This doesn’t detract the trust I have for the WordPress plugin directory but users need to realize that what happened with Custom Content Type Manager can happen to other plugins as well. Your best defense is to use security scanning software of your choice that keeps track of file changes and to make routine backups.

20 Comments


  1. There is only one way to make WordPress safe, but it’s never going to happen,because of marketing, and because the core developers are not serious about security (let the attacks and the propaganda begin).

    Let’s not consider server security for now, and just concentrate on WordPress. There are 3 areas of concern – the core, the plugins, and the themes. Even if the core is secure (which it never is, since the core gets constantly being patched, but let’s assume it is), NOTHING is being done about plugins and themes. I’m not necessarily mean those from the repository, which btw, in this case it came and caused a huge situation, but I’m specifically referring to third party sources. Even if those sources are trusted (is there such a thing?), those “secure & trusted” sources can be compromised as well, look what happened to Linux Mint 2 weeks ago.

    I said it a thousand times before, and I’ll say it again, since the core does not check for themes and plugins that are insecure to get activated, WordPRess is never going to be secure. So, if you try to activate a plugin or a theme, the core should check for security holes, and if it finds them, should refuse to activate the said plugin or the theme. At the repository, a big percentage of the plugins have security issues, which I can’t understand how they got approved to begin with. If you don’t believe me, download and run plugin tests with the “Plugin Inspector”, found at wordpress.org, and see it for yourself.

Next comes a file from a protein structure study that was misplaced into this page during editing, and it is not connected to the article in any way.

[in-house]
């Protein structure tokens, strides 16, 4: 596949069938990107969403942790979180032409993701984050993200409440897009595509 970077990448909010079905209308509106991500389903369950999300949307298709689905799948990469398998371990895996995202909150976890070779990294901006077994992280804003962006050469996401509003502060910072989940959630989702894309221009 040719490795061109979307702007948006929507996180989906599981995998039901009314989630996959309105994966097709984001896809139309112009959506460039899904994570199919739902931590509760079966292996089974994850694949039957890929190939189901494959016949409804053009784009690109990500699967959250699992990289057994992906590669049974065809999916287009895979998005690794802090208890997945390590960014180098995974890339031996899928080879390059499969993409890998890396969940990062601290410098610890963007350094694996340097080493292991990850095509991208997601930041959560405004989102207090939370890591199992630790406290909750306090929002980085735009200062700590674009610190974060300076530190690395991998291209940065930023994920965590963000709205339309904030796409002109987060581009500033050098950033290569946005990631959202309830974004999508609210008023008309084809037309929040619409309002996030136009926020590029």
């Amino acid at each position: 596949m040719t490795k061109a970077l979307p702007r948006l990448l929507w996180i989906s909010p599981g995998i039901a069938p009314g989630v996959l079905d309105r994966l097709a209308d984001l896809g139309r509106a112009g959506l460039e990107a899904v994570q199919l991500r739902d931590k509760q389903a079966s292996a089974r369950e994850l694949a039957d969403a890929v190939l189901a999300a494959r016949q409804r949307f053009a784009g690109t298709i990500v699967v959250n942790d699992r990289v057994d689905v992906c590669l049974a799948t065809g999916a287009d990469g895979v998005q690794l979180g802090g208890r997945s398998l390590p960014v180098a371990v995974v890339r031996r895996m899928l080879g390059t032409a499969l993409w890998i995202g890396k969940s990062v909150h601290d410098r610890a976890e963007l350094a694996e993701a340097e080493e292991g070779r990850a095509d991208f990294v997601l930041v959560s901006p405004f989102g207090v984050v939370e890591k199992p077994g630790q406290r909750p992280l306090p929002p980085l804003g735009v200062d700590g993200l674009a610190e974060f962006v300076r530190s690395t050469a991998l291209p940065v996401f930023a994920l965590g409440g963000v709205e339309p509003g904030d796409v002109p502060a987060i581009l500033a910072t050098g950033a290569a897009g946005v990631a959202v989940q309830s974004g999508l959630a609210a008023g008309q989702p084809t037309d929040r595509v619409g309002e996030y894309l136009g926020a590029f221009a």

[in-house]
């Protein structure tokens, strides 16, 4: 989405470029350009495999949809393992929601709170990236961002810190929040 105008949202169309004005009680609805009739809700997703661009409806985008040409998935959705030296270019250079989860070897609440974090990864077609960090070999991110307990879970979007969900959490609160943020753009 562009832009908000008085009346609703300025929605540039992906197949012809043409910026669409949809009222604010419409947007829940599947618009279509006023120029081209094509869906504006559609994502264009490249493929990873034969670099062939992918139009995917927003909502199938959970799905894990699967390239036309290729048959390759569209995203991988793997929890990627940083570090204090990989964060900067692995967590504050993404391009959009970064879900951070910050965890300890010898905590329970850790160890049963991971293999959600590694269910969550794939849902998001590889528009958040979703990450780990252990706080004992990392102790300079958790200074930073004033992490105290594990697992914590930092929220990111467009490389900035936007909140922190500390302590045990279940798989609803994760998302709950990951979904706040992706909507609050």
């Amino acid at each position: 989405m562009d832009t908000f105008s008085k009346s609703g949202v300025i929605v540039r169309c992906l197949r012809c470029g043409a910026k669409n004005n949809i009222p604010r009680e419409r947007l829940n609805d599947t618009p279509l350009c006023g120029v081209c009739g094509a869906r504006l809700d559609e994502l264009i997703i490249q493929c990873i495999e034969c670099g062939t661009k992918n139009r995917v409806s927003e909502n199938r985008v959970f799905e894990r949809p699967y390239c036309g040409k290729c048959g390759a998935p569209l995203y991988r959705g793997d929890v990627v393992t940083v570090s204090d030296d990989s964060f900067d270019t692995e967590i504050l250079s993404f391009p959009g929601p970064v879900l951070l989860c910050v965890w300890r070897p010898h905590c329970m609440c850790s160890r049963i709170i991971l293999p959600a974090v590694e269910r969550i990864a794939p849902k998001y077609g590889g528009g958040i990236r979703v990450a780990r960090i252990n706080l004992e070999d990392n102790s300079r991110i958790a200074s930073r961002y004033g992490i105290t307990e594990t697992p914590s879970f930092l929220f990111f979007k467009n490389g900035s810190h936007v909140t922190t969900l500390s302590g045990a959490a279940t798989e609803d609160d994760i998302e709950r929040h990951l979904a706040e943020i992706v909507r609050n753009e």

As I said before, this is never going to happen, since WordPress is run like a big government. Quality takes the backseat to activity. They rather have activity (43,000+ plugins for example), as oppose to 10,000 quality plugins, that will not put your website in danger.

    There is no other way to maximize WordPress security, the core has to take action, and refuse any unsafe code to get activated. Until then, just like politicians and governments, everything else is just white noise, propaganda, and false sense of security.

    I have nothing against the core developers, the plugin and theme teams who approve them, they have tremendously huge and important jobs and I do admire and respect them, but at least admit the shortcomings, and finally do something meaningful about the security issues. After more than a decade of developing WordPress, this is almost embarrassing. Security issues like this, should have been a huge priority over things like distraction free writing and other meaningless things, as an example the new shortcuts proposals, and among countless other things… All the people who are really in charge, are 100 times more intelligent than me, so I’m sure this has crossed their minds, but chose to do nothing, while keep telling us WordPress is safe. The reality is that unless you code your own themes and plugins, your WordPress websites will never be safe, as it stands today.